To say it was a bad trip would be an understatement. Adam Carroll, 33, was in New York on business when he suddenly lost consciousness. “I was rushed to hospital—and not sure what happened,” he recalls, “but I woke up surrounded by paramedics.” Needless to say, this wasn’t on his itinerary—he’d come from the UK to work but had unwittingly taken a detour to the emergency room at NewYork-Presbyterian/Weill Cornell Medical Center.
Unbeknownst to him, a brain tumor had taken up residence in his head some time earlier and had waited for this trip to announce itself to him. Brain tumors can be like that – as long as they have room to grow without affecting healthy brain tissue, they can develop without symptoms. Then, seemingly from out of the blue, they grow just that tiny bit more and press against a critical brain structure, and symptoms suddenly appear.
“It was a lucky turn of events that he was brought to us so quickly,” says Dr. Theodore Schwartz, a brain tumor specialist at Weill Cornell Medicine Brain and Spine Center who was on call that day. He adds, “If this had happened while he was on an airplane home, his outcome may have been tragically different.”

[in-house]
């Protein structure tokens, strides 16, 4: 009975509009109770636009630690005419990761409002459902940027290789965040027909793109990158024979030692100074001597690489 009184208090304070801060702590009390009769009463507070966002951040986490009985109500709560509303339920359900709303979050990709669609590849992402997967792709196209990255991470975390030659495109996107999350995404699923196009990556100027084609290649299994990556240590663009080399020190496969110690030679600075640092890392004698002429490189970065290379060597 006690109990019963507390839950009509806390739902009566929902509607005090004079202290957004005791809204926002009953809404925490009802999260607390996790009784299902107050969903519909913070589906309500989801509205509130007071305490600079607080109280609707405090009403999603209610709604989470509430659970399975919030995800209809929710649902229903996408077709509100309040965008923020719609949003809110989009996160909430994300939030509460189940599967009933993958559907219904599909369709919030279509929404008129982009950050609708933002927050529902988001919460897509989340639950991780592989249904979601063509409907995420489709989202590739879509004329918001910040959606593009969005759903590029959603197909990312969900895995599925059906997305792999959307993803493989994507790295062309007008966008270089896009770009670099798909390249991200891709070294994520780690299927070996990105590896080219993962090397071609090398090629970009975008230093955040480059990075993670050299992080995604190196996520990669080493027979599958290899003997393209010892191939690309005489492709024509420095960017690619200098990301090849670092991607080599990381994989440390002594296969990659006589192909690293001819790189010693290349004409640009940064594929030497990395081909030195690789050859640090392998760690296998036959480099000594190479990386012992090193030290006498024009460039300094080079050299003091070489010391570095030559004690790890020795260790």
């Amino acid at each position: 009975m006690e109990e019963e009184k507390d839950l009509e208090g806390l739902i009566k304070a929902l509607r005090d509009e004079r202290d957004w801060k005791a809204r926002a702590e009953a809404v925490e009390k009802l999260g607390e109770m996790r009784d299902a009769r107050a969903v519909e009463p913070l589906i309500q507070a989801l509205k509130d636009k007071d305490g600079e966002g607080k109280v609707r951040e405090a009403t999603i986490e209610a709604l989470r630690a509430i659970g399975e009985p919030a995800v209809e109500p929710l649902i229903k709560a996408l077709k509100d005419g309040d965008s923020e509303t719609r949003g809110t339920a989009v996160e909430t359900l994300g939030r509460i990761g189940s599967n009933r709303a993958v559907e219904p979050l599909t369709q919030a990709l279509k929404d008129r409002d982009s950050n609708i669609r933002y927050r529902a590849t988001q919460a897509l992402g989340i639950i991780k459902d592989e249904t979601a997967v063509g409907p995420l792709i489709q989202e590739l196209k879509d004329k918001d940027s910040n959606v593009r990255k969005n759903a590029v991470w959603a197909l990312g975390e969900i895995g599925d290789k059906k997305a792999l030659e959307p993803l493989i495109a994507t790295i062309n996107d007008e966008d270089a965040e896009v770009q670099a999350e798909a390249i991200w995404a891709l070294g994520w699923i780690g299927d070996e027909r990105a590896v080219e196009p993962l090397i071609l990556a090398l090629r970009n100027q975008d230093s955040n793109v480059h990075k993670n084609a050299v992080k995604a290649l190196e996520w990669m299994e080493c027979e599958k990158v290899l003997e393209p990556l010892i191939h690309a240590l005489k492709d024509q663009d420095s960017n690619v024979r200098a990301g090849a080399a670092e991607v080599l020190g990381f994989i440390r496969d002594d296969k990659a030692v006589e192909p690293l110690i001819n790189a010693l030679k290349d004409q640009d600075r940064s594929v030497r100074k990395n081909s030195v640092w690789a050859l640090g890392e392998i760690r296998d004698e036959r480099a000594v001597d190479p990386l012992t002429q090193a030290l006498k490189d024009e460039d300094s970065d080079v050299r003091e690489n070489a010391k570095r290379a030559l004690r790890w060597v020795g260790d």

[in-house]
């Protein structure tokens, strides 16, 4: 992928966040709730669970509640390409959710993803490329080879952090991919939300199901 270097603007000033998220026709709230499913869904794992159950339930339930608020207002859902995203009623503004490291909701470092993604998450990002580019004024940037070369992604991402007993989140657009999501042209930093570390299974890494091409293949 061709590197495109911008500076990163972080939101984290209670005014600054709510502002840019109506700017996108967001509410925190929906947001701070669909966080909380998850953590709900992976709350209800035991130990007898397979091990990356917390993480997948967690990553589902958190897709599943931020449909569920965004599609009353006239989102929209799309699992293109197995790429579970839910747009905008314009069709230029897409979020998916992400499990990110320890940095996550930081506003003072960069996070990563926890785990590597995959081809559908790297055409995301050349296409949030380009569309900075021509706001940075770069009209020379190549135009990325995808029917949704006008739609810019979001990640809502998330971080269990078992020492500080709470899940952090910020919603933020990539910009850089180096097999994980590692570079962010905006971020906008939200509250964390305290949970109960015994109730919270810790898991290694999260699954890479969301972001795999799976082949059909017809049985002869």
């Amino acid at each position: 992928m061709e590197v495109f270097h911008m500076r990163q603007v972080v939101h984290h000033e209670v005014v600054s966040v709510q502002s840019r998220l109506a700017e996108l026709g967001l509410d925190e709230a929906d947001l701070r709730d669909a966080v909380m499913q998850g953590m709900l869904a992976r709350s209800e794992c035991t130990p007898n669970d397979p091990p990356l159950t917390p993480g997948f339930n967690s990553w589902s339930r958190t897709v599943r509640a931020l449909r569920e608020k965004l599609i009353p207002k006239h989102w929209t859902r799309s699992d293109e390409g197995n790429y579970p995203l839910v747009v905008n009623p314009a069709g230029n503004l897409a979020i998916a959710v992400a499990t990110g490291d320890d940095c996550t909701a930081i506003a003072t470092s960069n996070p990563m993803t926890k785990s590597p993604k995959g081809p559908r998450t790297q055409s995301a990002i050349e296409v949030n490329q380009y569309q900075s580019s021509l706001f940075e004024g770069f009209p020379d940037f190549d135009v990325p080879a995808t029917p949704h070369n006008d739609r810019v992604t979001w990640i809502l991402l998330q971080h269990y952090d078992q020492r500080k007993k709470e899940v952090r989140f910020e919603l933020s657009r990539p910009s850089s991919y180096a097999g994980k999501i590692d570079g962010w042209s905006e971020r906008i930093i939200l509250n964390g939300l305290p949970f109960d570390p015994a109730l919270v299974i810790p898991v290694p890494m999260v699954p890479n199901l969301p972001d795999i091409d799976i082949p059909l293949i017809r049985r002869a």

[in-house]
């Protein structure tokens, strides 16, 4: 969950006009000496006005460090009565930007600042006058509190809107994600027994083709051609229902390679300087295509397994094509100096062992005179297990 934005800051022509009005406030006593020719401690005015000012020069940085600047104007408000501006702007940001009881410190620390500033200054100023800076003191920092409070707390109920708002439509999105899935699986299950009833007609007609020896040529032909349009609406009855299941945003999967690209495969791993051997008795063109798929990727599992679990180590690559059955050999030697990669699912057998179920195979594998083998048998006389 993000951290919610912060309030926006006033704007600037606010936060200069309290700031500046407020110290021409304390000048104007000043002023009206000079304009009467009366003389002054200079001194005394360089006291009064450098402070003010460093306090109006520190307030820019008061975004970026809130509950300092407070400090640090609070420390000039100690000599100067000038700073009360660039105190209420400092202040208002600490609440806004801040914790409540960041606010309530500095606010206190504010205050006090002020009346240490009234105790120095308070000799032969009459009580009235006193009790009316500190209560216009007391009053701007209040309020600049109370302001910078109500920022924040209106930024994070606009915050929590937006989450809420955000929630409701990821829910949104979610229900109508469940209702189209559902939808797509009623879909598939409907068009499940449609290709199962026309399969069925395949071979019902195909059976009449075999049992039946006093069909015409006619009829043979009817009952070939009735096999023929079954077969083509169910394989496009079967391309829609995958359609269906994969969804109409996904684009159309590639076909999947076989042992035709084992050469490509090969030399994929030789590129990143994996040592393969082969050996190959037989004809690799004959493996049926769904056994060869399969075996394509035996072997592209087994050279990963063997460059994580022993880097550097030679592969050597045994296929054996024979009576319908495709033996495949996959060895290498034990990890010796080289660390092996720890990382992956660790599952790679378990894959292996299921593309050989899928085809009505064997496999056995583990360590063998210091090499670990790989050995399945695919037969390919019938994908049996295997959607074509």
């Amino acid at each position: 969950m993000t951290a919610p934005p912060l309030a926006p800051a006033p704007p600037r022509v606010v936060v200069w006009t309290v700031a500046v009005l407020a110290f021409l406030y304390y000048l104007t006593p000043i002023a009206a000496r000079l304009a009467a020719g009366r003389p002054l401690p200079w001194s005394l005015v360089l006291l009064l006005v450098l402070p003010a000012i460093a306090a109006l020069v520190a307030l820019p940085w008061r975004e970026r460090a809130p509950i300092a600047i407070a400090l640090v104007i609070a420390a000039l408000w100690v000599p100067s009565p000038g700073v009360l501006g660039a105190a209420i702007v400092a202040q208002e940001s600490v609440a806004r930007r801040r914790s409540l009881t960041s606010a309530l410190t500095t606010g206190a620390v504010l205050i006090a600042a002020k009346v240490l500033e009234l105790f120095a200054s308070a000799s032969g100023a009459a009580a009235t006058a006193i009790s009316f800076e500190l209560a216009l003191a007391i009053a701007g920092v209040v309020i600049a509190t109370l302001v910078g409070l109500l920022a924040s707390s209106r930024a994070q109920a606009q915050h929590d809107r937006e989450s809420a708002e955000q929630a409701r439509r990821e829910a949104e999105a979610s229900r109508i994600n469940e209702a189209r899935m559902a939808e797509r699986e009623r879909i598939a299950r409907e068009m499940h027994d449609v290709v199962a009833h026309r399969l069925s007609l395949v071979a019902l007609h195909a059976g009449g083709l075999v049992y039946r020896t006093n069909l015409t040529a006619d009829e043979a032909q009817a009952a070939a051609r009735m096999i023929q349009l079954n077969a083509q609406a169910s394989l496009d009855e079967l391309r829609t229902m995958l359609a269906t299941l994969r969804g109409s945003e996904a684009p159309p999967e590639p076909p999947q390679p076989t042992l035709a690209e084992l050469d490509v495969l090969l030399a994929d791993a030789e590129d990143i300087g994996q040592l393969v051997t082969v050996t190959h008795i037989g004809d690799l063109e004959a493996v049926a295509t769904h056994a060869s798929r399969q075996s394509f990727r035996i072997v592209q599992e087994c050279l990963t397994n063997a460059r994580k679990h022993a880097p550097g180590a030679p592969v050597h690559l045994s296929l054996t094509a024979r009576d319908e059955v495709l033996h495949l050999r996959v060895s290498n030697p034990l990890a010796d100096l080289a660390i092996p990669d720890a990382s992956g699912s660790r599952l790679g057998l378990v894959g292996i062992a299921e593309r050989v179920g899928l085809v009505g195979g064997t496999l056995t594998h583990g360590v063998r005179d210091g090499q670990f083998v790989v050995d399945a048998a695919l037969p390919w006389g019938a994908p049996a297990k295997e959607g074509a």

Being so far from home added to Adam’s feeling of disorientation and shock upon hearing the diagnosis. “I was playing scenarios out in my head,” he remembers. “Would I live? For how long? Have I done anything to cause this?” As he would soon learn, he had a world-renowned neurosurgeon to answer all his questions.
“I wasn’t aware of Dr. Schwartz’s status in the world of neurosurgery at first,” Adam says. But as he started to take stock of what had happened, he learned about Dr. Schwartz’s expertise and felt less frightened by his predicament. He was even optimistic about it, saying, “This happened at the right time and in the right place.”
Dr. Schwartz recommended immediate surgery to remove as much of the tumor as possible. That involved removing a portion of Adam’s skull and navigating to the tumor without damaging healthy brain tissue. “We had to remove the tumor and give him time to recover before flying back to the United Kingdom,” says Dr. Schwartz. “Once he was back home, he could undergo radiation and chemotherapy as part of the standard of care for this type of tumor. “
Dr. Schwartz successfully removed the tumor, and after a short recovery period in New York Adam was able to return home to England. He took nine months off from work to complete radiation treatment, saying, “The whole experience has made me a better person—made me more aware of my health and looking after myself. I’ve taken up running and have ran two marathons and organized multiple fund-raising events.” Adam’s story became widely known in England after he told it on the popular TV show there, “First Dates.”
“I’m so proud of him for making the most out of this,” says Dr. Schwartz. “He’s a powerhouse—he got on TV, ran marathons, and raised over 15,000 British pounds for brain tumor charities… You couldn’t ask for a better outcome than that!”
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